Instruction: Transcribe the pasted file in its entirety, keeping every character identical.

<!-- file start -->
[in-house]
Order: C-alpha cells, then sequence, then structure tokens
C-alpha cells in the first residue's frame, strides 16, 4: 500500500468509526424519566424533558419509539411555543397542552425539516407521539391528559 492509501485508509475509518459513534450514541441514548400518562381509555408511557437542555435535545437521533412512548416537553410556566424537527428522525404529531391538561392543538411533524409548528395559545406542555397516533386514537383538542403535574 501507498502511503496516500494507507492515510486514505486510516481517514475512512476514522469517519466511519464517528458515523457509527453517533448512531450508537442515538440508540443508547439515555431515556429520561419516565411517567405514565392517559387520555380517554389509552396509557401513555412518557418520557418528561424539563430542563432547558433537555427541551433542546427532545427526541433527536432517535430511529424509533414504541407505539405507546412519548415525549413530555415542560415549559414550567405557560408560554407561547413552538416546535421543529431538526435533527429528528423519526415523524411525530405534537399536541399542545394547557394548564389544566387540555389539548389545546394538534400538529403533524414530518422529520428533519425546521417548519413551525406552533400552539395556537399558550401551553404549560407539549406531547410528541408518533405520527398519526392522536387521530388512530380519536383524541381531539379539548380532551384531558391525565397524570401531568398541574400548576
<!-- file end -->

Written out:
[in-house]
Order: C-alpha cells, then sequence, then structure tokens
C-alpha cells in the first residue's frame, strides 16, 4: 500500500468509526424519566424533558419509539411555543397542552425539516407521539391528559 492509501485508509475509518459513534450514541441514548400518562381509555408511557437542555435535545437521533412512548416537553410556566424537527428522525404529531391538561392543538411533524409548528395559545406542555397516533386514537383538542403535574 501507498502511503496516500494507507492515510486514505486510516481517514475512512476514522469517519466511519464517528458515523457509527453517533448512531450508537442515538440508540443508547439515555431515556429520561419516565411517567405514565392517559387520555380517554389509552396509557401513555412518557418520557418528561424539563430542563432547558433537555427541551433542546427532545427526541433527536432517535430511529424509533414504541407505539405507546412519548415525549413530555415542560415549559414550567405557560408560554407561547413552538416546535421543529431538526435533527429528528423519526415523524411525530405534537399536541399542545394547557394548564389544566387540555389539548389545546394538534400538529403533524414530518422529520428533519425546521417548519413551525406552533400552539395556537399558550401551553404549560407539549406531547410528541408518533405520527398519526392522536387521530388512530380519536383524541381531539379539548380532551384531558391525565397524570401531568398541574400548576